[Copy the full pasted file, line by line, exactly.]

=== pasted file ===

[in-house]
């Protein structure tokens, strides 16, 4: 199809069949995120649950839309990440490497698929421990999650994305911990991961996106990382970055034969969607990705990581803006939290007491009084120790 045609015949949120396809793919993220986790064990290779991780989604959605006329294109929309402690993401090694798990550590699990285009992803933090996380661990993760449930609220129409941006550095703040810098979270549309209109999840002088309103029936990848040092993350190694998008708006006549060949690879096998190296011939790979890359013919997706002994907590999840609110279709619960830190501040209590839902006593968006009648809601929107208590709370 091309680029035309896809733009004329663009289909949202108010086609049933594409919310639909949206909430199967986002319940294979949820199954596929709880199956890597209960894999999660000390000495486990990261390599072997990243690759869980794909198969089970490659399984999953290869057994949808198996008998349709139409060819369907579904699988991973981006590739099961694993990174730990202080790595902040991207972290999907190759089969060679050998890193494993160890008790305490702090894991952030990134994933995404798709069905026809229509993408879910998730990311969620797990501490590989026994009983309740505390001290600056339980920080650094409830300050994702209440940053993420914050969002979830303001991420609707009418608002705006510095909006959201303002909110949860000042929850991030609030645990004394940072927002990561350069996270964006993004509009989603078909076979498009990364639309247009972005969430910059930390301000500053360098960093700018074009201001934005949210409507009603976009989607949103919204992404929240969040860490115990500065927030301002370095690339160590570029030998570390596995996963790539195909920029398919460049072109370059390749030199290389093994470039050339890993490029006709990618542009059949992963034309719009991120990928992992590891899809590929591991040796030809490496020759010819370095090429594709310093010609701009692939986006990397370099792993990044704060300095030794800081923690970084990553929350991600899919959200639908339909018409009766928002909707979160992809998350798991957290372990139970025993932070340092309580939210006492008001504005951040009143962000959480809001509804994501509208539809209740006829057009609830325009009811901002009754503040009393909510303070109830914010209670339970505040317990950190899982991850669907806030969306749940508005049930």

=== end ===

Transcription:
[in-house]
């Protein structure tokens, strides 16, 4: 199809069949995120649950839309990440490497698929421990999650994305911990991961996106990382970055034969969607990705990581803006939290007491009084120790 045609015949949120396809793919993220986790064990290779991780989604959605006329294109929309402690993401090694798990550590699990285009992803933090996380661990993760449930609220129409941006550095703040810098979270549309209109999840002088309103029936990848040092993350190694998008708006006549060949690879096998190296011939790979890359013919997706002994907590999840609110279709619960830190501040209590839902006593968006009648809601929107208590709370 091309680029035309896809733009004329663009289909949202108010086609049933594409919310639909949206909430199967986002319940294979949820199954596929709880199956890597209960894999999660000390000495486990990261390599072997990243690759869980794909198969089970490659399984999953290869057994949808198996008998349709139409060819369907579904699988991973981006590739099961694993990174730990202080790595902040991207972290999907190759089969060679050998890193494993160890008790305490702090894991952030990134994933995404798709069905026809229509993408879910998730990311969620797990501490590989026994009983309740505390001290600056339980920080650094409830300050994702209440940053993420914050969002979830303001991420609707009418608002705006510095909006959201303002909110949860000042929850991030609030645990004394940072927002990561350069996270964006993004509009989603078909076979498009990364639309247009972005969430910059930390301000500053360098960093700018074009201001934005949210409507009603976009989607949103919204992404929240969040860490115990500065927030301002370095690339160590570029030998570390596995996963790539195909920029398919460049072109370059390749030199290389093994470039050339890993490029006709990618542009059949992963034309719009991120990928992992590891899809590929591991040796030809490496020759010819370095090429594709310093010609701009692939986006990397370099792993990044704060300095030794800081923690970084990553929350991600899919959200639908339909018409009766928002909707979160992809998350798991957290372990139970025993932070340092309580939210006492008001504005951040009143962000959480809001509804994501509208539809209740006829057009609830325009009811901002009754503040009393909510303070109830914010209670339970505040317990950190899982991850669907806030969306749940508005049930």